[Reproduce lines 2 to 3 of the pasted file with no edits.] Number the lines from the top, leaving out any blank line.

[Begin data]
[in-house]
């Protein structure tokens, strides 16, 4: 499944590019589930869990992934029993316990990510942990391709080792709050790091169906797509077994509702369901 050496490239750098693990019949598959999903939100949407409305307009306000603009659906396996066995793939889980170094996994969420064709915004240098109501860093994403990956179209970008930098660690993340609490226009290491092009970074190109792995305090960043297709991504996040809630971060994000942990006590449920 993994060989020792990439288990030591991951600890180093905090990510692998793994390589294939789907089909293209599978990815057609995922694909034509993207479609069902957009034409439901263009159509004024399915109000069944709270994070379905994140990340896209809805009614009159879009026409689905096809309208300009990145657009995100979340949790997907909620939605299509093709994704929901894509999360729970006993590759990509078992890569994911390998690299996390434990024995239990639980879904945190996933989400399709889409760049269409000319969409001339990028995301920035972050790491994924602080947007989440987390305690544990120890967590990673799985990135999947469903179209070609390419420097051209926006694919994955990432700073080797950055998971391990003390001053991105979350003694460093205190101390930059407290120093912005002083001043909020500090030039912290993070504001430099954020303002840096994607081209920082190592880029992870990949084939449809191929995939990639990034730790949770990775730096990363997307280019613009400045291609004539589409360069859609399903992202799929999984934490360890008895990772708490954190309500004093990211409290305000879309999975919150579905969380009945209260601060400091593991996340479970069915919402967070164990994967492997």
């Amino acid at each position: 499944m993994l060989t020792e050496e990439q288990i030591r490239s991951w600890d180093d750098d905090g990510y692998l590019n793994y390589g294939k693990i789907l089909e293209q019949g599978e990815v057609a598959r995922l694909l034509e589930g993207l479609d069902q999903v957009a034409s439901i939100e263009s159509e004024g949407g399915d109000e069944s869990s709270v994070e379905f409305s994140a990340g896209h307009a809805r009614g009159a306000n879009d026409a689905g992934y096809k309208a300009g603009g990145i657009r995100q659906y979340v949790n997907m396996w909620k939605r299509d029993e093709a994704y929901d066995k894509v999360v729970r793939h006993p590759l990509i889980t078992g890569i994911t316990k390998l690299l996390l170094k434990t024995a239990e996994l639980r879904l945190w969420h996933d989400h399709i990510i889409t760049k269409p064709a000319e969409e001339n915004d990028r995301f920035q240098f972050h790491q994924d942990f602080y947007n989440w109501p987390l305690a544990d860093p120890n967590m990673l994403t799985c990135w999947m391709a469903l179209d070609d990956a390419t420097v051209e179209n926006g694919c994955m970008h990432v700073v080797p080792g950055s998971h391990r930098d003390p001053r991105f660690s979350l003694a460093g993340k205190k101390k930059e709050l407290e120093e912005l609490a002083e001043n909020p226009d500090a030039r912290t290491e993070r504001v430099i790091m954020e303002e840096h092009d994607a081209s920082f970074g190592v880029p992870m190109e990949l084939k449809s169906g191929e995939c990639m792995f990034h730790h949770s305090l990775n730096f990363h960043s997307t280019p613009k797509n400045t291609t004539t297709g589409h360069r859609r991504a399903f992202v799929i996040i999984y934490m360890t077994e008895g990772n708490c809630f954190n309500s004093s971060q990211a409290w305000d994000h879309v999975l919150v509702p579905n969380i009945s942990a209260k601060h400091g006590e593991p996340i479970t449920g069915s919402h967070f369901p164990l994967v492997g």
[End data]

């Protein structure tokens, strides 16, 4: 499944590019589930869990992934029993316990990510942990391709080792709050790091169906797509077994509702369901 050496490239750098693990019949598959999903939100949407409305307009306000603009659906396996066995793939889980170094996994969420064709915004240098109501860093994403990956179209970008930098660690993340609490226009290491092009970074190109792995305090960043297709991504996040809630971060994000942990006590449920 993994060989020792990439288990030591991951600890180093905090990510692998793994390589294939789907089909293209599978990815057609995922694909034509993207479609069902957009034409439901263009159509004024399915109000069944709270994070379905994140990340896209809805009614009159879009026409689905096809309208300009990145657009995100979340949790997907909620939605299509093709994704929901894509999360729970006993590759990509078992890569994911390998690299996390434990024995239990639980879904945190996933989400399709889409760049269409000319969409001339990028995301920035972050790491994924602080947007989440987390305690544990120890967590990673799985990135999947469903179209070609390419420097051209926006694919994955990432700073080797950055998971391990003390001053991105979350003694460093205190101390930059407290120093912005002083001043909020500090030039912290993070504001430099954020303002840096994607081209920082190592880029992870990949084939449809191929995939990639990034730790949770990775730096990363997307280019613009400045291609004539589409360069859609399903992202799929999984934490360890008895990772708490954190309500004093990211409290305000879309999975919150579905969380009945209260601060400091593991996340479970069915919402967070164990994967492997």
């Amino acid at each position: 499944m993994l060989t020792e050496e990439q288990i030591r490239s991951w600890d180093d750098d905090g990510y692998l590019n793994y390589g294939k693990i789907l089909e293209q019949g599978e990815v057609a598959r995922l694909l034509e589930g993207l479609d069902q999903v957009a034409s439901i939100e263009s159509e004024g949407g399915d109000e069944s869990s709270v994070e379905f409305s994140a990340g896209h307009a809805r009614g009159a306000n879009d026409a689905g992934y096809k309208a300009g603009g990145i657009r995100q659906y979340v949790n997907m396996w909620k939605r299509d029993e093709a994704y929901d066995k894509v999360v729970r793939h006993p590759l990509i889980t078992g890569i994911t316990k390998l690299l996390l170094k434990t024995a239990e996994l639980r879904l945190w969420h996933d989400h399709i990510i889409t760049k269409p064709a000319e969409e001339n915004d990028r995301f920035q240098f972050h790491q994924d942990f602080y947007n989440w109501p987390l305690a544990d860093p120890n967590m990673l994403t799985c990135w999947m391709a469903l179209d070609d990956a390419t420097v051209e179209n926006g694919c994955m970008h990432v700073v080797p080792g950055s998971h391990r930098d003390p001053r991105f660690s979350l003694a460093g993340k205190k101390k930059e709050l407290e120093e912005l609490a002083e001043n909020p226009d500090a030039r912290t290491e993070r504001v430099i790091m954020e303002e840096h092009d994607a081209s920082f970074g190592v880029p992870m190109e990949l084939k449809s169906g191929e995939c990639m792995f990034h730790h949770s305090l990775n730096f990363h960043s997307t280019p613009k797509n400045t291609t004539t297709g589409h360069r859609r991504a399903f992202v799929i996040i999984y934490m360890t077994e008895g990772n708490c809630f954190n309500s004093s971060q990211a409290w305000d994000h879309v999975l919150v509702p579905n969380i009945s942990a209260k601060h400091g006590e593991p996340i479970t449920g069915s919402h967070f369901p164990l994967v492997g």